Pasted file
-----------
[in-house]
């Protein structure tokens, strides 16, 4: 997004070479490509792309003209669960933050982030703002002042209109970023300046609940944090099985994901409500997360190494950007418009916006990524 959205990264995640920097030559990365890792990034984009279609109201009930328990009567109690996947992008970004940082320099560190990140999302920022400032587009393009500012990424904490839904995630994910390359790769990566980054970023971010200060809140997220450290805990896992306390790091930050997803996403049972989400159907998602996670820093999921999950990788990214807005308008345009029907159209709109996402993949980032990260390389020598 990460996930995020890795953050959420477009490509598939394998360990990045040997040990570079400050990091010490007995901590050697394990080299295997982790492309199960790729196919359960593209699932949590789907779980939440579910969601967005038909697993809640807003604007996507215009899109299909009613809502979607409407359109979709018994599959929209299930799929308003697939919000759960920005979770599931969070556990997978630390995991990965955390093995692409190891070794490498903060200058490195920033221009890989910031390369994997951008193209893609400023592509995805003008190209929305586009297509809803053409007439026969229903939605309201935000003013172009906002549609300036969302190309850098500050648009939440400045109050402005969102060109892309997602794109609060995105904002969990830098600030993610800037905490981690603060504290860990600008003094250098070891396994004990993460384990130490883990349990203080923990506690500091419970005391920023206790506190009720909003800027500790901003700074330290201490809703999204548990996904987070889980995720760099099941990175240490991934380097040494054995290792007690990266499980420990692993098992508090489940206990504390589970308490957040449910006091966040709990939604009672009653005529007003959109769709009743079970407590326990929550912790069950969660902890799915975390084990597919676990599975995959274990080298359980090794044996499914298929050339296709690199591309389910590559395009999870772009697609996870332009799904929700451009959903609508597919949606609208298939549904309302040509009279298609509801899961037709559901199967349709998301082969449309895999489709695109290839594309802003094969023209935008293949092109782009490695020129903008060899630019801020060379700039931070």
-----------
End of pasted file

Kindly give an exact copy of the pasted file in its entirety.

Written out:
[in-house]
């Protein structure tokens, strides 16, 4: 997004070479490509792309003209669960933050982030703002002042209109970023300046609940944090099985994901409500997360190494950007418009916006990524 959205990264995640920097030559990365890792990034984009279609109201009930328990009567109690996947992008970004940082320099560190990140999302920022400032587009393009500012990424904490839904995630994910390359790769990566980054970023971010200060809140997220450290805990896992306390790091930050997803996403049972989400159907998602996670820093999921999950990788990214807005308008345009029907159209709109996402993949980032990260390389020598 990460996930995020890795953050959420477009490509598939394998360990990045040997040990570079400050990091010490007995901590050697394990080299295997982790492309199960790729196919359960593209699932949590789907779980939440579910969601967005038909697993809640807003604007996507215009899109299909009613809502979607409407359109979709018994599959929209299930799929308003697939919000759960920005979770599931969070556990997978630390995991990965955390093995692409190891070794490498903060200058490195920033221009890989910031390369994997951008193209893609400023592509995805003008190209929305586009297509809803053409007439026969229903939605309201935000003013172009906002549609300036969302190309850098500050648009939440400045109050402005969102060109892309997602794109609060995105904002969990830098600030993610800037905490981690603060504290860990600008003094250098070891396994004990993460384990130490883990349990203080923990506690500091419970005391920023206790506190009720909003800027500790901003700074330290201490809703999204548990996904987070889980995720760099099941990175240490991934380097040494054995290792007690990266499980420990692993098992508090489940206990504390589970308490957040449910006091966040709990939604009672009653005529007003959109769709009743079970407590326990929550912790069950969660902890799915975390084990597919676990599975995959274990080298359980090794044996499914298929050339296709690199591309389910590559395009999870772009697609996870332009799904929700451009959903609508597919949606609208298939549904309302040509009279298609509801899961037709559901199967349709998301082969449309895999489709695109290839594309802003094969023209935008293949092109782009490695020129903008060899630019801020060379700039931070």